These are the stories readers gobbled up this year.
The year 2016 was a tumultuous one, with a news cycle that featured some concerning government hacks, amazing tech innovations and a contentious presidential election. Here is the Nextgov coverage that resonated the most with our readers:
The Office of Personnel Management prepped for a pilot program to automatically track the social media accounts and postings of anyone applying for a security clearance. The agency looked for companies that can automatically browse “publicly available electronic information."
Earlier in the year during the presidential campaign, two House Democrats questioned the Department of Homeland Security about its monitoring techniques for protecting Donald Trump and the citizens who attended his rallies.
A new online portal, developed in part by the Human and Health Services Department, would let scientists access vast amounts of genomic data from patients involved in heart, lung, blood and sleep research studies.
The bipartisan House Rapid DNA Act proposed to let police in the field—not just technicians in a lab—quickly test genetic material. This change would hopefully help law enforcement clear innocent people and detain criminals such faster.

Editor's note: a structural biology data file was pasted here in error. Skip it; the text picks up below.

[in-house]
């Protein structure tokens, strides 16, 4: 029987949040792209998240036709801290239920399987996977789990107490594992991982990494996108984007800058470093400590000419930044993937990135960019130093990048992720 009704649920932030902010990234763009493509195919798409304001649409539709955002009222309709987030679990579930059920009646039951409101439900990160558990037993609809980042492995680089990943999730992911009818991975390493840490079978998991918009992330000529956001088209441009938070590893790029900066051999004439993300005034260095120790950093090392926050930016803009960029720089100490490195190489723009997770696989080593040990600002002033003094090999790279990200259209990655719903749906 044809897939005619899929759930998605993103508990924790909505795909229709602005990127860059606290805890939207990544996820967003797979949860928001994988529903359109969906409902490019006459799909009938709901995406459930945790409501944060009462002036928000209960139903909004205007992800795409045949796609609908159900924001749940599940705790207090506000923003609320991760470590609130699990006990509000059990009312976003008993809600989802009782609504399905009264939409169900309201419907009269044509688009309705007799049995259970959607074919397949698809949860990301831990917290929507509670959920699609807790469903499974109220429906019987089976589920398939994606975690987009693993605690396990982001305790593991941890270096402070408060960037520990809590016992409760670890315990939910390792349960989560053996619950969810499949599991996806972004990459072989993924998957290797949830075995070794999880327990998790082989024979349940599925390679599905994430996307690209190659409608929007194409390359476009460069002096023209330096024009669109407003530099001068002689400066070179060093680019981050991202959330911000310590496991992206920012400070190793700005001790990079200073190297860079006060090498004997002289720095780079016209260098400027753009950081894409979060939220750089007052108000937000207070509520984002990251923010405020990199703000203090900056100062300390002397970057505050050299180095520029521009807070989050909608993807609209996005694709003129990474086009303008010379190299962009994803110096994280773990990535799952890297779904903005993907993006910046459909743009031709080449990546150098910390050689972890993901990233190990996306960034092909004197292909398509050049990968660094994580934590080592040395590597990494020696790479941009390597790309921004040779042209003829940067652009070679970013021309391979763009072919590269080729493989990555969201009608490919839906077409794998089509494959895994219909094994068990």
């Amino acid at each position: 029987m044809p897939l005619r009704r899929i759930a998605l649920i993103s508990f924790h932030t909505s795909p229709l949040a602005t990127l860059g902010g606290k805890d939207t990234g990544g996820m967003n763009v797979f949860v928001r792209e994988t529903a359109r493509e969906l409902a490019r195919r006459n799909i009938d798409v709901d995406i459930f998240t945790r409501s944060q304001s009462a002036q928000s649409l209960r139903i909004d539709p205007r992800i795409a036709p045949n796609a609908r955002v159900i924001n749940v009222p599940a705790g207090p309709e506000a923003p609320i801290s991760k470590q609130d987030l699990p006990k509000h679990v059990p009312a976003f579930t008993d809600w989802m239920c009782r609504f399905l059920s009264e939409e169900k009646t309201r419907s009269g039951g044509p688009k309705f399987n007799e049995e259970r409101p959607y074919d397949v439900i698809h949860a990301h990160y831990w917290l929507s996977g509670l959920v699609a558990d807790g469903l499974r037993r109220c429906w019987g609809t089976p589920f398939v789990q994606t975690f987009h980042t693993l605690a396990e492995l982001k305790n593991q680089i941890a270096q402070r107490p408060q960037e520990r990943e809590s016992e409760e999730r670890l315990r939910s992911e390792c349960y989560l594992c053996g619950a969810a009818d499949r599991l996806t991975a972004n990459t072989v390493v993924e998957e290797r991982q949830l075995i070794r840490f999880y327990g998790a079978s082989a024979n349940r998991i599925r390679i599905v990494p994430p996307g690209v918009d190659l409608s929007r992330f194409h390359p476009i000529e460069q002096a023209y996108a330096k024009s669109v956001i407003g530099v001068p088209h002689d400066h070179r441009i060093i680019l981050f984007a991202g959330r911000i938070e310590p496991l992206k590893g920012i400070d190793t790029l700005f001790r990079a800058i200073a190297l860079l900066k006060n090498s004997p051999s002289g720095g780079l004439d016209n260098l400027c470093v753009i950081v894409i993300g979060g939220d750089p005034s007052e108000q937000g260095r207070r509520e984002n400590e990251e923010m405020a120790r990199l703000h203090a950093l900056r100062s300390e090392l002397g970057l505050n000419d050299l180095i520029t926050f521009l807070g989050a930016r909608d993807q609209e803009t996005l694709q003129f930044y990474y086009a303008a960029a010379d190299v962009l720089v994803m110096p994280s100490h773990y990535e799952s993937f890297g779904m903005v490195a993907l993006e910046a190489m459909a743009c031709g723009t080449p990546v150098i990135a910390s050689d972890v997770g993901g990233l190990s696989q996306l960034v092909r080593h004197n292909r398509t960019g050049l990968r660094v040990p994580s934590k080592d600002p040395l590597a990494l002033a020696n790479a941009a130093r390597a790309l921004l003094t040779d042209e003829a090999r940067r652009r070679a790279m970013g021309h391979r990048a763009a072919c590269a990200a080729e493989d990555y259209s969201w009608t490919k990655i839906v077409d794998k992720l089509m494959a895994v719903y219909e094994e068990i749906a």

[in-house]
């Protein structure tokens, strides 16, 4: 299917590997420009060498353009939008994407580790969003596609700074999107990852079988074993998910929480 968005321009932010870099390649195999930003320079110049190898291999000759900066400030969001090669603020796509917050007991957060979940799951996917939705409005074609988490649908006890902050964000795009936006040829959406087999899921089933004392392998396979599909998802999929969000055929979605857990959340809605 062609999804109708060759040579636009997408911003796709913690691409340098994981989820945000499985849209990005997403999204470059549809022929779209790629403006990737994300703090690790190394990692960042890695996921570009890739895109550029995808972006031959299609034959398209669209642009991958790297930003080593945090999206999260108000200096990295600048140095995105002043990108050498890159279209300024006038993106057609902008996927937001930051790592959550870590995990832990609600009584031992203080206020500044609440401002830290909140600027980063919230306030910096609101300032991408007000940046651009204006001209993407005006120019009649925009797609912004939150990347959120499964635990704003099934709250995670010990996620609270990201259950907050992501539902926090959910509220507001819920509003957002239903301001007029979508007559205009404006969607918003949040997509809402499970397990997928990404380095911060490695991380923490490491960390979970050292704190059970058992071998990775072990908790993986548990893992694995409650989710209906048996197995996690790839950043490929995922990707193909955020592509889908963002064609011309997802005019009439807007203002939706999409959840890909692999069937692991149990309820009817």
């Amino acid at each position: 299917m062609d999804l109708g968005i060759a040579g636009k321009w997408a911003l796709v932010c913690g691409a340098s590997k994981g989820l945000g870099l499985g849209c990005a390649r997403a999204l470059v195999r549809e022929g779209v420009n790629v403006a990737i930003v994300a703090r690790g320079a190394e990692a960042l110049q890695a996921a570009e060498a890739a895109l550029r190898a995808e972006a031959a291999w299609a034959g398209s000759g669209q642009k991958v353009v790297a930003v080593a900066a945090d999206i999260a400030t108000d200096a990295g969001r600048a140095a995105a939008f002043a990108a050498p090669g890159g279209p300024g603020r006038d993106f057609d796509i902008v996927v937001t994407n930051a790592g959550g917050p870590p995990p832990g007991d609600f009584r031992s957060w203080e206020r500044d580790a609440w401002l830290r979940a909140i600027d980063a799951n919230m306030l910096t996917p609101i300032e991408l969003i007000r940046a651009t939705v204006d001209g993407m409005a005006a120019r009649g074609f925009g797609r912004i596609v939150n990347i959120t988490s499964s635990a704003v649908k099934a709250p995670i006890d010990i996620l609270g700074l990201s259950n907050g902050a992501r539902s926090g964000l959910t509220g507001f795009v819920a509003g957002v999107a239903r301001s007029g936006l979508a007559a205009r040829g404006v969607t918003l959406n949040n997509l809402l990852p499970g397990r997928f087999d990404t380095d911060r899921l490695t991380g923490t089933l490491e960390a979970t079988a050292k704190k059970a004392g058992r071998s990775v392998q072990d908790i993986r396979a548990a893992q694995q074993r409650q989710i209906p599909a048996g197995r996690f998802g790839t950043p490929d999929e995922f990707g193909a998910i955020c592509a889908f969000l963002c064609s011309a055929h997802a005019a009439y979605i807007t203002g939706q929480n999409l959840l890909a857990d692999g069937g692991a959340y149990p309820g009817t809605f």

The federal weather satellite program suffered 10 data breach incidents over the course of one year. A congressional auditor discovered this included unauthorized access of probes by adversaries.
The FBI proposed a measure to prevent citizens from knowing whether their information, which includes fingerprints and facial scans, is held in a repository of biometric records. The FBI believes the release of information could potentially compromise law enforcement investigations.
Earlier this year, an Edward Snowden biopic promised to tell the true story of what happened at the National Security Agency. What did an actual NSA official think? "The film was grossly incorrect technically," said Chris Inglis, NSA's deputy director at the time of Snowden's disclosure.
DHS asked for an extra $1 million in 2017 to develop a public service campaign to increase awareness of online threats.
The Office of Personnel Management awarded Imperatis Corp. a sole-source contract in June 2014 to strengthen OPM's cyber defenses. The company has since stopped working on the project, citing financial problems.
While the internet has reached everywhere across the globe, Northern Virginia is the central region of the internet's backbone. It's where Amazon Web Services first set up shop.